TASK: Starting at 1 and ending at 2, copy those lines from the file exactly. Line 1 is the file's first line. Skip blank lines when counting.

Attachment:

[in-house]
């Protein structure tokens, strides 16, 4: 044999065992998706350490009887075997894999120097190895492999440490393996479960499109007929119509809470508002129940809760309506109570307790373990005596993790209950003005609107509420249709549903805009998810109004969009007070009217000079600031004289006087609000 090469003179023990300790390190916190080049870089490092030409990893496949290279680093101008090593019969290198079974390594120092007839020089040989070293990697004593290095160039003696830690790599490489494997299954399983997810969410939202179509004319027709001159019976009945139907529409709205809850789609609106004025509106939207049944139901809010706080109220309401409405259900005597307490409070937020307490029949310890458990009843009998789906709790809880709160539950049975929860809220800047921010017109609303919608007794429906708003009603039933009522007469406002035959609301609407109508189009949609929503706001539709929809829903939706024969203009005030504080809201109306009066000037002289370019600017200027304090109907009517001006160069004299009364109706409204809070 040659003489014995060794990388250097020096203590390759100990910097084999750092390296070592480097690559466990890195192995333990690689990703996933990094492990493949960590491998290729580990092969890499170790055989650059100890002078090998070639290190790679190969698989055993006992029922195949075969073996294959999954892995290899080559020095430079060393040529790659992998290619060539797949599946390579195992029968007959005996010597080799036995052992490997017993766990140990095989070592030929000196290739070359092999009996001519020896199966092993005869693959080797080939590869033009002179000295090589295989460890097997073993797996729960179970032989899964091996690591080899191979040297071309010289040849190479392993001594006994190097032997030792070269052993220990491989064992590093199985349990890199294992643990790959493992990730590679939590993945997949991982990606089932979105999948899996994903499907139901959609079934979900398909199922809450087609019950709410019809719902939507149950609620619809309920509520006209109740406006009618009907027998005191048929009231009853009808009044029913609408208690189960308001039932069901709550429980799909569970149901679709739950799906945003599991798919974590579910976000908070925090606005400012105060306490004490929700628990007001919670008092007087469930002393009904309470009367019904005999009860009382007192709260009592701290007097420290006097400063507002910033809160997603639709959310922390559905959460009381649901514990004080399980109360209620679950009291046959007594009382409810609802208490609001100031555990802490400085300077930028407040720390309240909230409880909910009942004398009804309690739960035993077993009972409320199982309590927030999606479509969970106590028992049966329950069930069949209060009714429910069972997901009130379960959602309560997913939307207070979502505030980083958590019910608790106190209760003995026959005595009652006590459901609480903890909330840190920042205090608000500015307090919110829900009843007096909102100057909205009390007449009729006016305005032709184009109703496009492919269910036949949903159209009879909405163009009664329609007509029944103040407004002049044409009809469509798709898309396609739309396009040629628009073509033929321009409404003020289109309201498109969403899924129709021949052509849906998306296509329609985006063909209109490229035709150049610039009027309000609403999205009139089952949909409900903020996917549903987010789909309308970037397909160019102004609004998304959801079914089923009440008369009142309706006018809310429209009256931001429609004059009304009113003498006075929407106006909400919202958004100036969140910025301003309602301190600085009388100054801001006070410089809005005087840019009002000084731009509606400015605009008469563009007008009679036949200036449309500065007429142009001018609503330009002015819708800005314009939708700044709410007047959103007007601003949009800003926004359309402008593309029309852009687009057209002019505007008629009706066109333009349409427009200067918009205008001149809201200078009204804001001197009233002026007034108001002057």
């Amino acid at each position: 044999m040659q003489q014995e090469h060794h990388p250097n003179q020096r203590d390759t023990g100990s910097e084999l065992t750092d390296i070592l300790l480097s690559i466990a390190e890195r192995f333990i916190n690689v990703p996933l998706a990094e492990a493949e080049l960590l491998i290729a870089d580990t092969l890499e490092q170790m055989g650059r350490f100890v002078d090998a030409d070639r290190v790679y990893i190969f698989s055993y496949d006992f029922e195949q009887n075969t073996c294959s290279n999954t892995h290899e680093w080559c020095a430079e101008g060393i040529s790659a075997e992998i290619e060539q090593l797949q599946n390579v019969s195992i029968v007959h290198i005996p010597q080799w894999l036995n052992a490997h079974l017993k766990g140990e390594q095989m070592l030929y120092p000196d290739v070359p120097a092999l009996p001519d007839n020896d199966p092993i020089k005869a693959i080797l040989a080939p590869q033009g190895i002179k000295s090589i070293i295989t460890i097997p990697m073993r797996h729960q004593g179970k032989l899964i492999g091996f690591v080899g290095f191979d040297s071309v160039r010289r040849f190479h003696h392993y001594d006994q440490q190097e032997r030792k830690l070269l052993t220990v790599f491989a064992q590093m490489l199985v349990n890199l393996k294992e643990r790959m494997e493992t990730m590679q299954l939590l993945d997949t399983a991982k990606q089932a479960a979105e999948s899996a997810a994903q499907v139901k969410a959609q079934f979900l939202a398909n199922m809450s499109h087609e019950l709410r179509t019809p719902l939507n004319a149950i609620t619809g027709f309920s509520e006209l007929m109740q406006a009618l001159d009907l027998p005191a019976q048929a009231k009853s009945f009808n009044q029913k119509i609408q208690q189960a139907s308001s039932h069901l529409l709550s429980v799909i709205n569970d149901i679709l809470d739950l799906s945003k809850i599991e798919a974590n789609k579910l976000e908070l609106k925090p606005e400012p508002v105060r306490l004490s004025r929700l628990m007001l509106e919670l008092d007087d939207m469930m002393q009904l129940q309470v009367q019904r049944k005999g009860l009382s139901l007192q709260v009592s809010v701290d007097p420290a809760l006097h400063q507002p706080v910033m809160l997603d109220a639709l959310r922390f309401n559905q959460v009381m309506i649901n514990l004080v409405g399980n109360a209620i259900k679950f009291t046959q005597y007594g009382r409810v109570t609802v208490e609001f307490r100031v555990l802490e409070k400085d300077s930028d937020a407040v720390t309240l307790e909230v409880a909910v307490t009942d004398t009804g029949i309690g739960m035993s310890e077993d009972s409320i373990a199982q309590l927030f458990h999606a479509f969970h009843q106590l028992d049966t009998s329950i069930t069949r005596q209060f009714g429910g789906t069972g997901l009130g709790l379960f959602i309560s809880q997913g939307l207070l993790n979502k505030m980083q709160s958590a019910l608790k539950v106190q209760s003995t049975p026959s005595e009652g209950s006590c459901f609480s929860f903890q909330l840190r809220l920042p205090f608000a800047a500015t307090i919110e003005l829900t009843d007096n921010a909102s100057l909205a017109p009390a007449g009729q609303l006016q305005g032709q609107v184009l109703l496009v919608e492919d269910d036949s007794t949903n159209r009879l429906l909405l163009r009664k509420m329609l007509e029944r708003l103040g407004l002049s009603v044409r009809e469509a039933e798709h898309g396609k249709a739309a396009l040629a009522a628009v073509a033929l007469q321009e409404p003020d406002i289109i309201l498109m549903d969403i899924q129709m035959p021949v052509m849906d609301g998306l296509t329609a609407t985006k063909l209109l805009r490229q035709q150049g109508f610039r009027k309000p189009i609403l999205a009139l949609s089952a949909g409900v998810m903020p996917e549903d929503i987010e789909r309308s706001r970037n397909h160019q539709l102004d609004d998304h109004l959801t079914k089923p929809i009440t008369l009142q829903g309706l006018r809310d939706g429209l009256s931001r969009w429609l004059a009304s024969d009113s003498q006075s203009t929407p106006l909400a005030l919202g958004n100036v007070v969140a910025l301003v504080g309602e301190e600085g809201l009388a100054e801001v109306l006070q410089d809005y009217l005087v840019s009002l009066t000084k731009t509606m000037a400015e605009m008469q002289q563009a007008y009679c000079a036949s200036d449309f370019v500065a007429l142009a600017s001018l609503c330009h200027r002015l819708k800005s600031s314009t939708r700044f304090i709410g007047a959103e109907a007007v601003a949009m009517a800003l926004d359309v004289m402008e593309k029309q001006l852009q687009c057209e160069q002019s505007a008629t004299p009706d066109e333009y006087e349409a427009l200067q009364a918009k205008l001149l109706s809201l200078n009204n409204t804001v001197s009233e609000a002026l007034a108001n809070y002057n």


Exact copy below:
[in-house]
């Protein structure tokens, strides 16, 4: 044999065992998706350490009887075997894999120097190895492999440490393996479960499109007929119509809470508002129940809760309506109570307790373990005596993790209950003005609107509420249709549903805009998810109004969009007070009217000079600031004289006087609000 090469003179023990300790390190916190080049870089490092030409990893496949290279680093101008090593019969290198079974390594120092007839020089040989070293990697004593290095160039003696830690790599490489494997299954399983997810969410939202179509004319027709001159019976009945139907529409709205809850789609609106004025509106939207049944139901809010706080109220309401409405259900005597307490409070937020307490029949310890458990009843009998789906709790809880709160539950049975929860809220800047921010017109609303919608007794429906708003009603039933009522007469406002035959609301609407109508189009949609929503706001539709929809829903939706024969203009005030504080809201109306009066000037002289370019600017200027304090109907009517001006160069004299009364109706409204809070 040659003489014995060794990388250097020096203590390759100990910097084999750092390296070592480097690559466990890195192995333990690689990703996933990094492990493949960590491998290729580990092969890499170790055989650059100890002078090998070639290190790679190969698989055993006992029922195949075969073996294959999954892995290899080559020095430079060393040529790659992998290619060539797949599946390579195992029968007959005996010597080799036995052992490997017993766990140990095989070592030929000196290739070359092999009996001519020896199966092993005869693959080797080939590869033009002179000295090589295989460890097997073993797996729960179970032989899964091996690591080899191979040297071309010289040849190479392993001594006994190097032997030792070269052993220990491989064992590093199985349990890199294992643990790959493992990730590679939590993945997949991982990606089932979105999948899996994903499907139901959609079934979900398909199922809450087609019950709410019809719902939507149950609620619809309920509520006209109740406006009618009907027998005191048929009231009853009808009044029913609408208690189960308001039932069901709550429980799909569970149901679709739950799906945003599991798919974590579910976000908070925090606005400012105060306490004490929700628990007001919670008092007087469930002393009904309470009367019904005999009860009382007192709260009592701290007097420290006097400063507002910033809160997603639709959310922390559905959460009381649901514990004080399980109360209620679950009291046959007594009382409810609802208490609001100031555990802490400085300077930028407040720390309240909230409880909910009942004398009804309690739960035993077993009972409320199982309590927030999606479509969970106590028992049966329950069930069949209060009714429910069972997901009130379960959602309560997913939307207070979502505030980083958590019910608790106190209760003995026959005595009652006590459901609480903890909330840190920042205090608000500015307090919110829900009843007096909102100057909205009390007449009729006016305005032709184009109703496009492919269910036949949903159209009879909405163009009664329609007509029944103040407004002049044409009809469509798709898309396609739309396009040629628009073509033929321009409404003020289109309201498109969403899924129709021949052509849906998306296509329609985006063909209109490229035709150049610039009027309000609403999205009139089952949909409900903020996917549903987010789909309308970037397909160019102004609004998304959801079914089923009440008369009142309706006018809310429209009256931001429609004059009304009113003498006075929407106006909400919202958004100036969140910025301003309602301190600085009388100054801001006070410089809005005087840019009002000084731009509606400015605009008469563009007008009679036949200036449309500065007429142009001018609503330009002015819708800005314009939708700044709410007047959103007007601003949009800003926004359309402008593309029309852009687009057209002019505007008629009706066109333009349409427009200067918009205008001149809201200078009204804001001197009233002026007034108001002057």